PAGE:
"Roman Candle" turns 20: Secrets of Elliott Smith's accidental masterpiece (slideshow)
Elliott and the friends with whom he recorded in middle school in Texas (photo courtesy of Dan Pickering)
The EPA Monday morning released its proposed rule for existing power plants, which aims for a 30 percent reduction in carbon emissions by 2030. It’s being called both the largest action a U.S. president has ever taken on climate change, and yet also reasonable — almost to a fault, as some are arguing that the administration isn’t going nearly far enough. And while no one’s had a chance to fully analyze all 645 pages yet, the announcement has already prompted thoughtful, nuanced discussions about the rules’ potential impact — from some. The knee-jerk reaction from the right, on the other hand, is to attack away, with little, if any, attention paid to what the EPA is actually proposing.
Republicans are accusing Obama of bypassing Congress — which he is, but only because this Congress refuses to act, and because a previous Congress, way back in 1990, gave the EPA authority to regulate emissions that threaten public health. In 2007, the Supreme Court ruled that carbon dioxide emissions count.
They’re citing the scary numbers put forth by the U.S. Chamber of Commerce about the projected economic cost of the rule — numbers arrived at last week, before anyone had seen the actual proposal, and that, as economist Paul Krugman pointed out, wouldn’t even be that scary if they were true.
House Speaker John Boehner, meanwhile, has resurfaced footage of Obama saying that “electricity rates would necessarily skyrocket.” That’s old news: As the New York Times points out, Republicans used the video as campaign fodder in both the 2008 and 2012 elections. In the proposal that we’re talking about now, the EPA is projecting that electricity costs in 2030 will be 8 percent lower than they otherwise would have been.
House Republicans are also decrying the return of cap-and-trade, even though the rule doesn’t make specific mention of it. Many states are likely to embrace that strategy, but only because it’s a good one: A number of officials at electric utilities say they’re in favor of such a system. While yes, Democrats in Congress were defeated when they tried to pass a cap-and-trade bill in 2010, Vox reminds us that back in 2008, Republicans were pushing a cap-and-trade plan that made Obama’s look weak by comparison.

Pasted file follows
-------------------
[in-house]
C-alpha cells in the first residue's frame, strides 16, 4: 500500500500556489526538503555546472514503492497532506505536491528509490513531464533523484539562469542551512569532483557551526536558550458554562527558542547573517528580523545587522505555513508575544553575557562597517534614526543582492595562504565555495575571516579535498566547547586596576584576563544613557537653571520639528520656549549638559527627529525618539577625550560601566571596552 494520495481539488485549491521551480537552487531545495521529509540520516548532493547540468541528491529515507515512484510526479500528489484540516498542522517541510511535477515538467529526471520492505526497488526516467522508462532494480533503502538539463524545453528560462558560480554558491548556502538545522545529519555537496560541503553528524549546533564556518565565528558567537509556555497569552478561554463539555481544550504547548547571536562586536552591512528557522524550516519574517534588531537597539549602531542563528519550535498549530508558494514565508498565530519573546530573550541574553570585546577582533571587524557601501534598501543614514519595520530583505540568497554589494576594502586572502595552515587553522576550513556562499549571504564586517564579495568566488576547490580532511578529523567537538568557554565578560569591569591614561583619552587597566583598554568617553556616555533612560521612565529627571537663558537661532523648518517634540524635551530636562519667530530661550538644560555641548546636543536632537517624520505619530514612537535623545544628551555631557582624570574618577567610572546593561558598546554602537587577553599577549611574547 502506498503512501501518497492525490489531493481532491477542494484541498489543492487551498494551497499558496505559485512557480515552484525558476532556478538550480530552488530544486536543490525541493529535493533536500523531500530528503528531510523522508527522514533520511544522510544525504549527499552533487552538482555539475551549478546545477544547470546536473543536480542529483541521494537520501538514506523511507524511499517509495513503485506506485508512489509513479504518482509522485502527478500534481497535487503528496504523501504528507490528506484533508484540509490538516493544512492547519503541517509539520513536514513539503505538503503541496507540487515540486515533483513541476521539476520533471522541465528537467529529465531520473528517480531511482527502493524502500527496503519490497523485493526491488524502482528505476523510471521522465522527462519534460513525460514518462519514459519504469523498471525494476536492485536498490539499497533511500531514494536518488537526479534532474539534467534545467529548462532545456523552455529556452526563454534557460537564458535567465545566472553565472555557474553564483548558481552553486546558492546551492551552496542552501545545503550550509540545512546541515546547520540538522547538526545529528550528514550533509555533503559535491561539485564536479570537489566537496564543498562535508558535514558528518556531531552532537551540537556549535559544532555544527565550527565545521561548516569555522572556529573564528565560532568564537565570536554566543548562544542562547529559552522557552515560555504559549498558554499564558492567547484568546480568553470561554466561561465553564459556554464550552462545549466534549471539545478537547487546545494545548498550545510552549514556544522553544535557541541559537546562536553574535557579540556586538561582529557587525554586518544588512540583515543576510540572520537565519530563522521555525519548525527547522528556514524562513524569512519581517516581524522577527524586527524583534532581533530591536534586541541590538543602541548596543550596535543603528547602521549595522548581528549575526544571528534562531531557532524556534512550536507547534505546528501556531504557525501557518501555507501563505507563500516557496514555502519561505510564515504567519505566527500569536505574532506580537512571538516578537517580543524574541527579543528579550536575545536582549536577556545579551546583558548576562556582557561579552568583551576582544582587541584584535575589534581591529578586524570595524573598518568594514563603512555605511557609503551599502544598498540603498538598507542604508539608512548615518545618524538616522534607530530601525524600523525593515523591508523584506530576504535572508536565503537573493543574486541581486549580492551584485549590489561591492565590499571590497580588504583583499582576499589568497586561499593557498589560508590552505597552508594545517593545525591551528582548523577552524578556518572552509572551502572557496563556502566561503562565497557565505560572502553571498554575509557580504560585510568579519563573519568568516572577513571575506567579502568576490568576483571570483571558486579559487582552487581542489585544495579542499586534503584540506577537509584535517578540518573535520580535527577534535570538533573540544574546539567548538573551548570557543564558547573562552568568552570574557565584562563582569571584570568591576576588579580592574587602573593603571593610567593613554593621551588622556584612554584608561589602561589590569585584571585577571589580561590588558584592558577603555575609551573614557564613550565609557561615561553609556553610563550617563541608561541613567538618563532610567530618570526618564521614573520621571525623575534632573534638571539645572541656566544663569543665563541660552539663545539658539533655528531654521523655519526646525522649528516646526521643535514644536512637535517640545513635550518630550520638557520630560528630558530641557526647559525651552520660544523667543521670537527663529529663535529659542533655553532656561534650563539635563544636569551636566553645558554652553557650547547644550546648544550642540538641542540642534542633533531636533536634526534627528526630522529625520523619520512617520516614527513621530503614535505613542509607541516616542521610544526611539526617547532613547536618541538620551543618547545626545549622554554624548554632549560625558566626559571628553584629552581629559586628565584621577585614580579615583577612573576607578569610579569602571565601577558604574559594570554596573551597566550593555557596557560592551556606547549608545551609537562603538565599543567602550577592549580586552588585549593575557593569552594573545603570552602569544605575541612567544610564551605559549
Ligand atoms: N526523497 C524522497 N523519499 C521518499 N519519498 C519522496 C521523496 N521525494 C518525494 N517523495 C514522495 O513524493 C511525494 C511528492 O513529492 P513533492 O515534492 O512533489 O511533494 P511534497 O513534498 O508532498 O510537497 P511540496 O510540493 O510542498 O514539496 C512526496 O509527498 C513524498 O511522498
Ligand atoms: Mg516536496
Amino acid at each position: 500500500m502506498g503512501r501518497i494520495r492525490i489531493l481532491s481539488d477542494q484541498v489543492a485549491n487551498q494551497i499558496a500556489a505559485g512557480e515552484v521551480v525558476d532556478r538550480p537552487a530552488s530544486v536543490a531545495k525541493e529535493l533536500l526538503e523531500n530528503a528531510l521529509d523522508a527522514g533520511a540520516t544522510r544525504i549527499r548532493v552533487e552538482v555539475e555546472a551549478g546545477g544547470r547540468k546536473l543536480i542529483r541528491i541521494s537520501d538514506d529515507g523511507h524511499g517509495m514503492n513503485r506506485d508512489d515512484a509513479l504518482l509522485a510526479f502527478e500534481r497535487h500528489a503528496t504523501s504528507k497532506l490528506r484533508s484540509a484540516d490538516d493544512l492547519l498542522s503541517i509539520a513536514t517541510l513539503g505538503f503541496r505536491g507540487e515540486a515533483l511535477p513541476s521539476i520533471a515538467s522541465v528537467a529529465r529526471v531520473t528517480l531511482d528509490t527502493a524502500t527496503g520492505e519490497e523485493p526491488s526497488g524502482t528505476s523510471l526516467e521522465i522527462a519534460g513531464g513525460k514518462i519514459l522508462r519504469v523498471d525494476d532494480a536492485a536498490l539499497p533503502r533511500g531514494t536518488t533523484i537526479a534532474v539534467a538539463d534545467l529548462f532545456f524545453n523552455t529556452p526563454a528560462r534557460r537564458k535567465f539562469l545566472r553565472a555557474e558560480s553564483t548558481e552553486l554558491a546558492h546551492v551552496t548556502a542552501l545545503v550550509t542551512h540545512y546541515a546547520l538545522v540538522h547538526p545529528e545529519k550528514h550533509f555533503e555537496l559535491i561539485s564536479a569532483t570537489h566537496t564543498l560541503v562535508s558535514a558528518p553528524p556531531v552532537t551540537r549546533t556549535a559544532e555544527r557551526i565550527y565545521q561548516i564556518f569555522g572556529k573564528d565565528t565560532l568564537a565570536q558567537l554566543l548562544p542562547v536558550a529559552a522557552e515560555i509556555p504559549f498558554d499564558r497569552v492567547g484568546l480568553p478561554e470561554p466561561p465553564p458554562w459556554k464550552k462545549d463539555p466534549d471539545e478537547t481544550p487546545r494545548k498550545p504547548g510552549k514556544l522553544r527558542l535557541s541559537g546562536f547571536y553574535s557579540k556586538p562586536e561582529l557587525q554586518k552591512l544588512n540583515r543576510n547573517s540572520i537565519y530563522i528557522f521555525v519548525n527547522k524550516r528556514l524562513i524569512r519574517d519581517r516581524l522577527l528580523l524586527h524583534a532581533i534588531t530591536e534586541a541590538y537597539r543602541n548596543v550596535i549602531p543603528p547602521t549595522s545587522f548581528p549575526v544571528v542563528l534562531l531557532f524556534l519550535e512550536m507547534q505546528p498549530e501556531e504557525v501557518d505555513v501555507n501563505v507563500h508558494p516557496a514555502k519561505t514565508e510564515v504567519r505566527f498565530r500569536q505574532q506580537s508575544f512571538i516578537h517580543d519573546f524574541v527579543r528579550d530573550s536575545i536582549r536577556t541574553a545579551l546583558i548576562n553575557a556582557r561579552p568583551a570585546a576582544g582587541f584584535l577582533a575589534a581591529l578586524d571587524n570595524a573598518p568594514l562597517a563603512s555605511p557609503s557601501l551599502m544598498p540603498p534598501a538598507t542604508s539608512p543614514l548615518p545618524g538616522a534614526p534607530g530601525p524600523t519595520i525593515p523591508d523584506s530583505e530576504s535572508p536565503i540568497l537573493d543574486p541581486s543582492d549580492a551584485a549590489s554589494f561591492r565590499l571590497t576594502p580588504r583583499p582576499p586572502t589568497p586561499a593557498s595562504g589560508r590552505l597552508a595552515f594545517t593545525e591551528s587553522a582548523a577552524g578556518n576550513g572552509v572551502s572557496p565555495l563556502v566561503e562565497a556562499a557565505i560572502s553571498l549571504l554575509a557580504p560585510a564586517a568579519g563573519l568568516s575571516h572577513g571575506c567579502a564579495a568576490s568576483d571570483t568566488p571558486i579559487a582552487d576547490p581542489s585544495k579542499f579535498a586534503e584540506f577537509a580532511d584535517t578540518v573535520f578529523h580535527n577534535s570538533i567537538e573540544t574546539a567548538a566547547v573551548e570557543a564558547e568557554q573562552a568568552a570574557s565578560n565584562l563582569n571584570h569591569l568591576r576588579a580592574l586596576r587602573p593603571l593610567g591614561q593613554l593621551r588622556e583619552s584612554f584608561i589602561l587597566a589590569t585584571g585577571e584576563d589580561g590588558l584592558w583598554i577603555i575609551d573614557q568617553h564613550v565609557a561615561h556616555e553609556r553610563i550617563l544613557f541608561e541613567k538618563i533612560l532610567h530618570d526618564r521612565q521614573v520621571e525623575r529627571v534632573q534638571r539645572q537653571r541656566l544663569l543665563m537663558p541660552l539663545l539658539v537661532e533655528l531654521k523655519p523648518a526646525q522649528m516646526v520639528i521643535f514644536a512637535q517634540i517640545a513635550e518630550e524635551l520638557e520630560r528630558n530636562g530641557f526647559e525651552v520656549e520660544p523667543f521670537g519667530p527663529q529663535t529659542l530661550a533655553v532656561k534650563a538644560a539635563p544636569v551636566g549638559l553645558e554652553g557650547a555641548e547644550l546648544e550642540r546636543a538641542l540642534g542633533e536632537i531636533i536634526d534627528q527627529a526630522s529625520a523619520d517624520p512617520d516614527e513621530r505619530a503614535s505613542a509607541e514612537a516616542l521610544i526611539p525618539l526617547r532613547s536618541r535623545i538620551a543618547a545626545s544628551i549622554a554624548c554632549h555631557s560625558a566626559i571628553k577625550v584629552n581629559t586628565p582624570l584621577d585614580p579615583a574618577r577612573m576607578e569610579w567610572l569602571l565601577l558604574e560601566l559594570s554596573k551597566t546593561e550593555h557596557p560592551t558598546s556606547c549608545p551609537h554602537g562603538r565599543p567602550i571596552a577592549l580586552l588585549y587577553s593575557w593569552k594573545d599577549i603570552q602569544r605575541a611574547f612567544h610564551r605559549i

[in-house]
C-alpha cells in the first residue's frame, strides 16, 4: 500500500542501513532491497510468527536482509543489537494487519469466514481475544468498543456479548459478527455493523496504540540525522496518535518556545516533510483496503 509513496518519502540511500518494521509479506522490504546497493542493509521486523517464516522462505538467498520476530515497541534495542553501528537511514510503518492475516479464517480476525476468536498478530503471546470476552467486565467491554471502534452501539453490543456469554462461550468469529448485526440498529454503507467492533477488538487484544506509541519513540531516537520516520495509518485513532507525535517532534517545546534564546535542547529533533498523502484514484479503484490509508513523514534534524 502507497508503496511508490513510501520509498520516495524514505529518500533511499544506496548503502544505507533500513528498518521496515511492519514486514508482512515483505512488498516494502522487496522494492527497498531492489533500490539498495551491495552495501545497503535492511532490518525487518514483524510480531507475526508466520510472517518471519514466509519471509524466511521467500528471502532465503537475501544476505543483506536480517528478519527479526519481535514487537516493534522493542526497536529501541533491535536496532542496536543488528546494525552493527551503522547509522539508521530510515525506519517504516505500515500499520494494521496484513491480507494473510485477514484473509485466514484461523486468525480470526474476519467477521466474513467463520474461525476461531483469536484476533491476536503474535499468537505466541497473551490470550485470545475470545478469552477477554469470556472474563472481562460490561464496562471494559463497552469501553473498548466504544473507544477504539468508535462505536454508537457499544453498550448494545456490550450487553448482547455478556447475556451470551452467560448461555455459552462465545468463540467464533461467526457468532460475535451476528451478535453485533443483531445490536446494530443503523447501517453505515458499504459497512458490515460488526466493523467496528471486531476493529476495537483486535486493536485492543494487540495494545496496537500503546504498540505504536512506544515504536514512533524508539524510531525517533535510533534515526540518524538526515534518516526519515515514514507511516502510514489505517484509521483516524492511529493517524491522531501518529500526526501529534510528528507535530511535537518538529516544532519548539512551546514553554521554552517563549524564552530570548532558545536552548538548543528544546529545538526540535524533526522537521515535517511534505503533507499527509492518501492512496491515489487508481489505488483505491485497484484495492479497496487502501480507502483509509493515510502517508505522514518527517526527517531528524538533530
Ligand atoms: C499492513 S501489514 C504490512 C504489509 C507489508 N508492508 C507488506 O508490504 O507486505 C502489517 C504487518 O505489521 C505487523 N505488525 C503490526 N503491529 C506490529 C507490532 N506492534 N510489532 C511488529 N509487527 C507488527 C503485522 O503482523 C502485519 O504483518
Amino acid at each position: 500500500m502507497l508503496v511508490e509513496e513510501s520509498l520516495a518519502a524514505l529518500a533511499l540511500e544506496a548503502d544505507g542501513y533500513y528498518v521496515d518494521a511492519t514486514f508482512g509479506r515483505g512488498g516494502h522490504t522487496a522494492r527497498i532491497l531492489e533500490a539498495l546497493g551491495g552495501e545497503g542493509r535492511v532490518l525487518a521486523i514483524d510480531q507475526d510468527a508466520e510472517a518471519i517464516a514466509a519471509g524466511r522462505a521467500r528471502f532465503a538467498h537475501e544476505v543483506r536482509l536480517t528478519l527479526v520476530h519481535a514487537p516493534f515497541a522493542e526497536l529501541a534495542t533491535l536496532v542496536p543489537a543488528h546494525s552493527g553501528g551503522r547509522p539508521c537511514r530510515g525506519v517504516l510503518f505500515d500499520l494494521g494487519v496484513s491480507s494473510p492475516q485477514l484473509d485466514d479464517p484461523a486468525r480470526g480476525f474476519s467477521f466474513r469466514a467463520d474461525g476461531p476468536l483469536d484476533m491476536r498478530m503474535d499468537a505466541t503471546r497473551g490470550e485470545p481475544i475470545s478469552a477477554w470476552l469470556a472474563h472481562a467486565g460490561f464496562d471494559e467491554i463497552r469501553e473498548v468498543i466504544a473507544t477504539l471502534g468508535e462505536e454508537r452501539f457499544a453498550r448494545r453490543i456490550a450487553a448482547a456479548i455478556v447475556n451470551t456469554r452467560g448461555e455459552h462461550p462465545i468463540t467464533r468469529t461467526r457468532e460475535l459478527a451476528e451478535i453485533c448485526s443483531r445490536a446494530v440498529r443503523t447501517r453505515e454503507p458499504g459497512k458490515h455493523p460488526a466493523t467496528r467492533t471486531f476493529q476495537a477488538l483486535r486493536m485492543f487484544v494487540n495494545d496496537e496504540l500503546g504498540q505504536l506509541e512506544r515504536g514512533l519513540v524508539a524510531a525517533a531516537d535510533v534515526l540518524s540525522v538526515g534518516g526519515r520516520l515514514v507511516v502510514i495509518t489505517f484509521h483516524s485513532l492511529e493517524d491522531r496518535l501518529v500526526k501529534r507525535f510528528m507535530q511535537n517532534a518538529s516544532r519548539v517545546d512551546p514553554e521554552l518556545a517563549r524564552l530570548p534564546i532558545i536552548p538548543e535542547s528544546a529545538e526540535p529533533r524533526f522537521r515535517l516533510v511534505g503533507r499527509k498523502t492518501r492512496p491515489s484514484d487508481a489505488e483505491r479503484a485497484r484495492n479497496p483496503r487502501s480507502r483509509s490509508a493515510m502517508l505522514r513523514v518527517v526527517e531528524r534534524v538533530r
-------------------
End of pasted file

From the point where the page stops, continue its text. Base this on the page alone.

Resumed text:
It’s because they fail to engage with any actual data or information, perhaps, that the majority of attacks fail to pack a punch:
The President's proposed greenhouse gas rule would hit all our wallets. We can't afford higher electricity bills! http://t.co/8x9t9iZDZF— Rep. Kristi Noem (@RepKristiNoem) June 2, 2014
Congress has already defeated cap and trade on a bipartisan vote. Today's proposed rule on #coal subverts the will of Congress.— Rep. Lee Terry (@LEETERRYNE) June 2, 2014
Costs of new EPA rule could top $50 billion a year, according to US Chamber of Commerce study: http://t.co/YWMa6VFwhA— Randy Forbes (@Randy_Forbes) June 2, 2014
Thanks to this new EPA rule, the working families of West Virginia will bear the burden of fewer jobs and higher energy prices.— Shelley Moore Capito (@RepShelley) June 2, 2014
President Obama promised to make electricity rates skyrocket. Unfortunately, this is one pledge he intends to keep. http://t.co/KzL6SyN6iE— Marsha Blackburn (@MarshaBlackburn) June 2, 2014
If that doesn’t scare you, this video published online today from the Republican National Committee probably won’t, either:
Lindsay Abrams is a staff writer at Salon, reporting on all things sustainable. Follow her on Twitter @readingirl, email firstname.lastname@example.org.More Lindsay Abrams.
Heatmiser publicity shot (L-R: Tony Lash, Brandt Peterson, Neil Gust, Elliott Smith) (photo courtesy of JJ Gonson photography)
Elliott and JJ Gonson (photo courtesy of JJ Gonson photography)
"Stray" 7-inch, Cavity Search Records (photo courtesy of JJ Gonson photography)
Elliott's Hampshire College ID photo, 1987
Elliott with "Le Domino," the guitar he used on "Roman Candle" (courtesy of JJ Gonson photography)
Full "Roman Candle" record cover (courtesy of JJ Gonson photography)
Elliott goofing off in Portland (courtesy of JJ Gonson photography)
Heatmiser (L-R: Elliott Smith, Neil Gust, Tony Lash, Brandt Peterson)(courtesy of JJ Gonson photography)
The Greenhouse Sleeve -- Cassette sleeve from Murder of Crows release, 1988, with first appearance of Condor Avenue (photo courtesy of Glynnis Fawkes)